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“An Eye for Talent”: Talent Identification and the “Practical Sense” of Top-Level Soccer Coaches

Mette Krogh Christensen

The purpose of this study is to explore how top-level soccer coaches identify talent. I draw on Bourdieu’s work to challenge a commonly held assumption that talent identification is a rational or objective process. Analysis of in-depth interviews with eight coaches of national youth soccer teams indicated these coaches identified talent in three ways. First, coaches use their practical sense and their visual experience to recognize patterns of movement among the players. Second, the coaches’ classificatory schemes are characterized by their preference for so-called “autotelic” players, that is, players that, from the coaches’ perspective, exhibit a potential to learn, practice, and improve. Third, the study shows that talent, of which the coaches act as arbiters of taste, is socially configured in top-level soccer.

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Embedded, Embodied, Enculturated, and Enabling Processes: The Identification and Evaluation of Sporting Talent by Ice Hockey Coaches in Norwegian Youth National Teams

Stian Røsten, Stig Arve Sæther, Nils Petter Aspvik, and Christian Thue Bjørndal

Elite sports systems are characterized by attempts to identify, select, and develop talented athletes and to increase the likelihood that athletes will achieve future international success ( Weissensteiner, 2017 ). The extensive processes and apparatuses of sport talent identification have expanded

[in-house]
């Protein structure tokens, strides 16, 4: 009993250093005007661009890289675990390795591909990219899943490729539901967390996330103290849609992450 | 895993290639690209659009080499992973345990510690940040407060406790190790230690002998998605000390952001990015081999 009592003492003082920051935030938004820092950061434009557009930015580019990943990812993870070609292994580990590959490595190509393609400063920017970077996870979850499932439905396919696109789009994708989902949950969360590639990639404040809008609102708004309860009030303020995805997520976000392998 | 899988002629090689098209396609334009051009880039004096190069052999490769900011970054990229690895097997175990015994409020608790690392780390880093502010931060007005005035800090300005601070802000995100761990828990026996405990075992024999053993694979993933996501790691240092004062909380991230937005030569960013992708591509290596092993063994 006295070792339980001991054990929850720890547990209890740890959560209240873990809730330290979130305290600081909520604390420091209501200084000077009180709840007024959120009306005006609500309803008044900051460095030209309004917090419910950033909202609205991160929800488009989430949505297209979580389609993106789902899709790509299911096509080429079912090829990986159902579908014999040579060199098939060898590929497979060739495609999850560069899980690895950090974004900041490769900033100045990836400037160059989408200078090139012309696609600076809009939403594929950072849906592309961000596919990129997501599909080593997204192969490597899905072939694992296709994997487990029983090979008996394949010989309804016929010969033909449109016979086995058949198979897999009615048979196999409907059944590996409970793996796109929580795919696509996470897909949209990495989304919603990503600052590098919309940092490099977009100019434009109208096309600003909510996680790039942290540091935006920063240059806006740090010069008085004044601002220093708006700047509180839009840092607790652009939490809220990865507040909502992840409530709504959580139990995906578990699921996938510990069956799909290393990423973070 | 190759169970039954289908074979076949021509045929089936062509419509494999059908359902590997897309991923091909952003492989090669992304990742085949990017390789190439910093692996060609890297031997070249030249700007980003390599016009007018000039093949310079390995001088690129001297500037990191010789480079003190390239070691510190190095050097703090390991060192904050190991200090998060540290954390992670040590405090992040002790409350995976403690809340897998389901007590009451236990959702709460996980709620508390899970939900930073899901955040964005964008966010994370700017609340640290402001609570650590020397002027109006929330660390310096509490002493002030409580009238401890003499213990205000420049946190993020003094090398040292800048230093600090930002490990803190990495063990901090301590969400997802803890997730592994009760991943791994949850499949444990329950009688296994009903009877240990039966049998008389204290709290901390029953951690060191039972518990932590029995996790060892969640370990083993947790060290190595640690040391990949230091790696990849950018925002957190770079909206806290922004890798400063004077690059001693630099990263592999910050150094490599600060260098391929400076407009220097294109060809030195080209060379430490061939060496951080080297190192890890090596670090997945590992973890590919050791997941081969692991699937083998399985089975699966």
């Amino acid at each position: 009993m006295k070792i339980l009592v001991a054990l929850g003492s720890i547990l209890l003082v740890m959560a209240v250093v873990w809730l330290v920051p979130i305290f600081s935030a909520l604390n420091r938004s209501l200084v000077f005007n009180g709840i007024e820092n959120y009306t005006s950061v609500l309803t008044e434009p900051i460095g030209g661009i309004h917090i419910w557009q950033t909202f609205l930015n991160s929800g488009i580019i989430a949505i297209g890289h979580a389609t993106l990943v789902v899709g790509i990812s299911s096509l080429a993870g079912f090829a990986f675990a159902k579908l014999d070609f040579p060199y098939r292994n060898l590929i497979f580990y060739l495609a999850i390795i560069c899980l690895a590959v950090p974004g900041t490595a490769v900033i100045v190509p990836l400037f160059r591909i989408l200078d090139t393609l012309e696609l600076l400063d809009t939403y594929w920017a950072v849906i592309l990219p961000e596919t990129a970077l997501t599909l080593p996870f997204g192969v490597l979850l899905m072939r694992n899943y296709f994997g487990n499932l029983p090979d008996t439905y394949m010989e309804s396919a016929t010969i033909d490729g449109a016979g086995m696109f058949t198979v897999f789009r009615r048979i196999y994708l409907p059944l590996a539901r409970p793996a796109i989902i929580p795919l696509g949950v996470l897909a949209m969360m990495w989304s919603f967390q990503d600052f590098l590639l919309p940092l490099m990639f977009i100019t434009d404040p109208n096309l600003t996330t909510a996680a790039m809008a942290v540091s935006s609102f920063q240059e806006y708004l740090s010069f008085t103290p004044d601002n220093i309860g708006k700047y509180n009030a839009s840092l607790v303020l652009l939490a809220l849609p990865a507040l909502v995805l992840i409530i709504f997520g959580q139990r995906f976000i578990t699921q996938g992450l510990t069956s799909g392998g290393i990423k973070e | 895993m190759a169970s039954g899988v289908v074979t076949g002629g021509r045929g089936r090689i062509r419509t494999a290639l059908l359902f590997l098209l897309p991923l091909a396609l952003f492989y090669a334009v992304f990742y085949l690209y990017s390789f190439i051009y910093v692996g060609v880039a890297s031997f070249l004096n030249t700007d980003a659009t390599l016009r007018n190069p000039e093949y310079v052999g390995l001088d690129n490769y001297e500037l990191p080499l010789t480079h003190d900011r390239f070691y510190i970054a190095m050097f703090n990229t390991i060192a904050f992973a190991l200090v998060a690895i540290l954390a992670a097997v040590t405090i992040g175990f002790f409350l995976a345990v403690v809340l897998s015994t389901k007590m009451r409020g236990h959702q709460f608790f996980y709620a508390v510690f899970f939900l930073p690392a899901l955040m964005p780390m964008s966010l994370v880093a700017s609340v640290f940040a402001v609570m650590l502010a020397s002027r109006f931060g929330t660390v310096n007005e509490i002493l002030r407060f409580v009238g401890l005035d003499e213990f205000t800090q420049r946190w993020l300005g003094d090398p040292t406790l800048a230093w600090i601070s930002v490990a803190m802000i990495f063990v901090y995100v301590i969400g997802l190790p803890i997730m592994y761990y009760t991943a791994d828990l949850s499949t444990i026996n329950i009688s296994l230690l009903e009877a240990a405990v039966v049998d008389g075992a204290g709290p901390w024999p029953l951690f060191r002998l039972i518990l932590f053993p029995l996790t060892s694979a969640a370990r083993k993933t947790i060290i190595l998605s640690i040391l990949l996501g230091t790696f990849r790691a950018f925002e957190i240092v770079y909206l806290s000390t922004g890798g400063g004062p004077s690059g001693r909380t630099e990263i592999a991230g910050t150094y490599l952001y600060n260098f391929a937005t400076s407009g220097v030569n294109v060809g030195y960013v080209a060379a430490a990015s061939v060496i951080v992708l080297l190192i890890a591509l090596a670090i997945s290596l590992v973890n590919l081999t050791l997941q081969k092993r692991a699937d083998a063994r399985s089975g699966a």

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Can Genetic Testing Predict Talent? A Case Study of 5 Elite Athletes

Craig Pickering and John Kiely

United Kingdom, 67% of athletes and 48% of support staff stated that genetic testing would form a valuable addition to talent identification processes within their sport, 10 suggesting that there is an appetite for such information within the sports performance world. Despite this apparent enthusiasm

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“I Can’t Teach You to Be Taller”: How Canadian, Collegiate-Level Coaches Construct Talent in Sport

Justine Jones, Kathryn Johnston, and Joseph Baker

may help coaches throughout the talent identification and talent development processes ( Koz, Fraser-Thomas, & Baker, 2012 ). How one views talent ultimately impacts their perceptions of what skills encompass a talented athlete, as well as their approach to how these skills are developed. Therefore

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The Influence of Recruitment Age and Anthropometric and Physical Characteristics on the Development Pathway of English Academy Football Players

Mark R. Noon, Emma L.J. Eyre, Matthew Ellis, Tony D. Myers, Rhys O. Morris, Peter D. Mundy, Ryan Penny, and Neil D. Clarke

Currently, ∼2.5 million boys engage in grassroots football in England and Wales, of which ∼12,000 players are selected to play in academies at professional clubs, highlighting the scale of the talent-identification and -development process. 1 Furthermore, the high attrition rates (>75%) of players